Stairway to trouble

C is 14 months old now and although she’s not yet walking she’s definitely asserting her dominance in our household.

A couple of weeks ago, her latest ‘thing’ was stair climbing.

It was as if she had some kind of magnetic attraction to our – steep, somewhat dangerous – stairs.  There’s a room full of toys downstairs, but no, it’s got to be the stairs.

And to be fair to her, she’s pretty good at it. If a person could forge a career from infant stair climbing, she’d have it nailed.

But now we’ve foxed her.

One trip to our local major supermarket chain and a little bit of elbow grease later, and voila! One shiny new stairgate was in place.

I promise you C, I won’t always spoil your fun in such dictatorial fashion. 

Well, maybe just a little bit, sometimes.



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Little Sniffles

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C has always been partial to a good old fashioned cold. She got her first one at just five weeks old and since then we’ve been happily passing them back and forwards between each other, each seemingly getting more and more extreme as we get closer to winter.

Oh yeah, and the so called ‘cold season’ has barely even begun, hasn’t it? Somebody save us!

Much as I enjoy rating my youngest daughter’s snot bubbles on size, colour and durability (although I’m disappointed that I’m yet to catch one on camera for her much vaunted 18th birthday album), I definitely don’t enjoy the impact on her already fragile sleep pattern, especially as I’m heading back to work soon. And believe me, I don’t function very well without my sleep!

I remember only too clearly the night that I dumped a poor sleepless snotty C in her Daddy’s arms and announced I was going to the 24 hour Tesco to try and buy something to help her sleep.  I came back not with a bottle of brandy as Daddy feared (though it would probably have helped me if not her) but with a saline nasal spray and a plug in inhaler, having discovered that there’s very little you can actually give to a poorly baby.  I then discovered that the plug in was not a great match for a summer mini heatwave, given it relies on having doors and windows firmly shut.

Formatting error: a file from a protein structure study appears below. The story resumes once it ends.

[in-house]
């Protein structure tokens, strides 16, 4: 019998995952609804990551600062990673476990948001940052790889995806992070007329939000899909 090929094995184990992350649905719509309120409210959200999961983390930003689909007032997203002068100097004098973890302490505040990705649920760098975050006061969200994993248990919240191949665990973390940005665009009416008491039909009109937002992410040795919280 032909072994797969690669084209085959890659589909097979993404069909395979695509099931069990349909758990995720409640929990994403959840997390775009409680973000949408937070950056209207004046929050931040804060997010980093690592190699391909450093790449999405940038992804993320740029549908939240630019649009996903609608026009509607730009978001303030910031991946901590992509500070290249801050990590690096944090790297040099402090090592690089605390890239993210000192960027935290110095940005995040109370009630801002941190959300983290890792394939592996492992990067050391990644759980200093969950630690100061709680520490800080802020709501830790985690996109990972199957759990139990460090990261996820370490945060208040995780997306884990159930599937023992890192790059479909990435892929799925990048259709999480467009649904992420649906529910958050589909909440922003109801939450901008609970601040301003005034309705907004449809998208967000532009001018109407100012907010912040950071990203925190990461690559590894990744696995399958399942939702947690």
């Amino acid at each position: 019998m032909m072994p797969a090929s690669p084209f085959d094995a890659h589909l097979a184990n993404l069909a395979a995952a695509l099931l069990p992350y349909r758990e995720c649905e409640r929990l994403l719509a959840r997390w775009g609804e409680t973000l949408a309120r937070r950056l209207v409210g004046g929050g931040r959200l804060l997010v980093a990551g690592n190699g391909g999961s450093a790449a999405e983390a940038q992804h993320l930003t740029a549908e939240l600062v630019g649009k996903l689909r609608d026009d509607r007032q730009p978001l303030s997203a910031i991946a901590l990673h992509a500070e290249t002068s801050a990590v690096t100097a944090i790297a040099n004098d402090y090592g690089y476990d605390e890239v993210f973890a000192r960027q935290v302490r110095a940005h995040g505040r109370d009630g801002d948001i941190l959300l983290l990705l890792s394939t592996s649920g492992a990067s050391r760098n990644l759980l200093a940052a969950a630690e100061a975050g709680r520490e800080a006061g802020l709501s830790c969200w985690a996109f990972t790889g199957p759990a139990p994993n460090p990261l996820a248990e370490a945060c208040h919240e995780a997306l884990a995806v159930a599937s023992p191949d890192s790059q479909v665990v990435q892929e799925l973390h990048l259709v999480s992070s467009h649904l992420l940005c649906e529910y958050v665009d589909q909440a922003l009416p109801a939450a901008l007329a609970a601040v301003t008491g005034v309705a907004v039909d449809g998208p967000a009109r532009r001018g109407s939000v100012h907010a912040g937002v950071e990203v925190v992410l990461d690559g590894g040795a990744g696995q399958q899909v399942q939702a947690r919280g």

It’s fair to say it wasn’t exactly my most successful shopping trip.

So I was chuffed to bits when Dentinox asked me to try out some of their products to help deal with the sniffles. We’ve used their sticky eye wipes in the past to help with C’s blocked tear duct, and our parcel from them included an inhaler dummy, vapour oil, medicine dispenser and nasal aspirator.  After I got over the ‘ew’ factor of sucking baby snot directly out of her nose USING MY MOUTH (!!!), I realised that it was either that or continue spending inordinate amounts of time wrestling a tissue around her face, spreading more snot over her than on the tissue thanks to her protests.

First up, the inhaler dummy.  Compared with the plug ins, this seems a geniously simple idea. You place a few drops of the vapour oil on a pad on the front of the dummy, close it up and pop the dummy in baby’s mouth. The vapour is exactly where it’s most needed, and safely enclosed so you don’t need to worry about baby ingesting the oils.  And you don’t have to seal the room shut to keep the vapours in.

C took to this like a pro. Despite the fact that she’ll only accept a dummy for the first five minutes of going to bed, it was long enough for her to settle off to sleep, and even when she was asleep it was still near enough to have the desired effect.  I was also pleased to find that the oil didn’t have that eye watering kick to it that some others do.

We had less success with the medicine dispenser unfortunately, thanks to C’s new found dummy aversion.  But having managed to spray Calpol all over Daddy’s T-shirt (missing C’s mouth by a mere, but vital, inch), I can see how this would be a godsend for babies who haven’t developed C’s fussy tastes.

And so on to the aspirator.  I have to admit I was never convinced by the efficacy of these, but I was impressed, particularly when I realised there was little to no risk of ingesting snot through it.  It seems to work best after using a saline spray (as opposed to the drops which seem next to useless on a wriggly baby), as this loosens the mucous enough to suck it right out of there without having to contemplate the logistics of sticking things up there (not a good idea on any account).  And with her nose a little clearer it made C’s feeding both easier and a hell of a lot quieter, reducing the risk of her waking her sleeping sister with her rather impressive snorts and snores.

All in all the Dentinox products do the job and really do help.  And despite C’s cold we have succeeded this week in achieving the mythical Sleeping Through The Night (TM).  On more than one night.  In a row.

If that’s not a ringing endorsement I don’t know what is.

 

I’ve worked with BritMums on this project with Dentinox and Snufflebabe to test their products during cold season. All opinions are my own. To find out more about the products visit http://www.dentinox.co.uk and http://www.snufflebabe.co.uk.